Other ‘birds leaving the nest include Stephen Piscotty [traded to the Oakland A’s], Randall Grichuk [traded to the Toronto Blue Jays], Zach Duke, Seung Hwan Oh, Juan Nicasio and Trevor Rosenthal [all free agents]. There is more name recognition on that list than there is baseball importance, most likely. The only player that would have been very nice to hold on to was Juan Nicasio. There is no such thing as too many relief pitchers who can generate swings and misses. By the way, if you have not read all the back story behind why the Cardinals traded Stephen Piscotty to the Oakland A’s, you really should. It does the heart good.
In regard to players added by the Cardinals, we already referenced that there was no more important addition than former Marlins outfielder Marcell Ozuna. Beyond the hard statistics, Ozuna provides the Cardinals with a very subjective element they lacked in their lineup last year: fear.
While the Cardinals had a successful offensive team, there was no single player that opposing teams were necessarily afraid to pitch to. That element of fear trickles down and changes the way that every hitter is pitched to in the lineup. In the past, the Redbirds had Matt Holliday and Albert Pujols serving in that role. Despite the breakout performances from Pham and DeJong, and the strong power year from Dexter Fowler, there was not a single player in the 2017 lineup that would dictate how another team would pitch to the other players. Ozuna gives that to the 2018 version of the Cardinals.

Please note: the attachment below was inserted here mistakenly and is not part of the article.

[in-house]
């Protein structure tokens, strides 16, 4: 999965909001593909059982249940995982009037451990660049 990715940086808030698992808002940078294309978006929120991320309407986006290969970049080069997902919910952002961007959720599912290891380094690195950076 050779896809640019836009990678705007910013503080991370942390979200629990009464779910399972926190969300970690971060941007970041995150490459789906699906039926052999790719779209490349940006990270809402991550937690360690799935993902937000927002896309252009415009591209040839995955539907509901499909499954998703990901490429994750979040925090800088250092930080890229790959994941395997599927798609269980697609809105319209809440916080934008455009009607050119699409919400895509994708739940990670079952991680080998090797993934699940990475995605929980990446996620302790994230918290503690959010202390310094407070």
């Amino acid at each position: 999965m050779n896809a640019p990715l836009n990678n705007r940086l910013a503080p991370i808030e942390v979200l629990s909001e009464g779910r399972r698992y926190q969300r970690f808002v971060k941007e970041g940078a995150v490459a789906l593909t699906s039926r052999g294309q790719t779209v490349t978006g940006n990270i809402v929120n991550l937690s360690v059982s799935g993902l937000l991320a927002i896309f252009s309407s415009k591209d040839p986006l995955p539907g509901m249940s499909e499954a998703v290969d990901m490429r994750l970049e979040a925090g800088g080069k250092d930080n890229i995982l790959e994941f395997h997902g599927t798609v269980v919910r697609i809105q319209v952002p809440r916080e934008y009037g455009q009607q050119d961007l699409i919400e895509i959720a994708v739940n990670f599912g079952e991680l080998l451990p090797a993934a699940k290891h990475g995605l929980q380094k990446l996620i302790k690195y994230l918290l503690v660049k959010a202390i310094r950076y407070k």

Perhaps the most interesting addition of the offseason was starting pitcher Miles Mikolas. Mikolas was a massive success pitching in Japan and has electric stuff, but it remains to be seen how that stuff will translate to getting major league hitters out. Mikolas pitched in the big leagues before and, well, he ended up in Japan.
Another key addition is presumptive closer Luke Gregerson. The Cardinals also added relievers Dominic Leone and Bud Norris, but it is Gregerson who is in line to become the next Cardinals closer. Gregerson is a veteran reliever who has had an up-and-down career, mostly serving as a setup man, but he has swing and miss stuff.
This also is a good place to mention some critical additions to the Cardinals coaching staff. We certainly celebrate the return of “secret weapon” José Oquendo and the addition of fan favorite Wille McGee. Yet it is likely new pitching coach Mike Maddux who will have the greatest direct impact. Never mind. It always will be Oquendo who has the greatest impact, but Maddux has been a highly successful coach in the past and should be able to sculpt some of the Cardinals young pitchers into successful career superstars.READ: Star power added to coaching staff